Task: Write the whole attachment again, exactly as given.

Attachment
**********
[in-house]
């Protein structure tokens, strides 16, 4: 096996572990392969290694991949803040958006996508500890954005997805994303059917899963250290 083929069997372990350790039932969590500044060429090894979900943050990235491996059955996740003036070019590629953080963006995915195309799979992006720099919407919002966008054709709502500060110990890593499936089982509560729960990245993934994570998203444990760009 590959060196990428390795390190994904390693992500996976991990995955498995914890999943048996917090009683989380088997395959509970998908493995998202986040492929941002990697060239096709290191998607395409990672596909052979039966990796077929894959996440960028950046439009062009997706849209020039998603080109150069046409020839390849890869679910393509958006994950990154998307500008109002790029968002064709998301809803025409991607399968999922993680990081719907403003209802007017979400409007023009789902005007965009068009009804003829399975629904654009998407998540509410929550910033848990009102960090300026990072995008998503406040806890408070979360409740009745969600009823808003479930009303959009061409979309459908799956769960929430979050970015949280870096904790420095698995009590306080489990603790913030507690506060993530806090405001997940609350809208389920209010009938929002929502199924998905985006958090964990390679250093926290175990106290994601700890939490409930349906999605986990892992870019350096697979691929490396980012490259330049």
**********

[in-house]
């Protein structure tokens, strides 16, 4: 096996572990392969290694991949803040958006996508500890954005997805994303059917899963250290 083929069997372990350790039932969590500044060429090894979900943050990235491996059955996740003036070019590629953080963006995915195309799979992006720099919407919002966008054709709502500060110990890593499936089982509560729960990245993934994570998203444990760009 590959060196990428390795390190994904390693992500996976991990995955498995914890999943048996917090009683989380088997395959509970998908493995998202986040492929941002990697060239096709290191998607395409990672596909052979039966990796077929894959996440960028950046439009062009997706849209020039998603080109150069046409020839390849890869679910393509958006994950990154998307500008109002790029968002064709998301809803025409991607399968999922993680990081719907403003209802007017979400409007023009789902005007965009068009009804003829399975629904654009998407998540509410929550910033848990009102960090300026990072995008998503406040806890408070979360409740009745969600009823808003479930009303959009061409979309459908799956769960929430979050970015949280870096904790420095698995009590306080489990603790913030507690506060993530806090405001997940609350809208389920209010009938929002929502199924998905985006958090964990390679250093926290175990106290994601700890939490409930349906999605986990892992870019350096697979691929490396980012490259330049």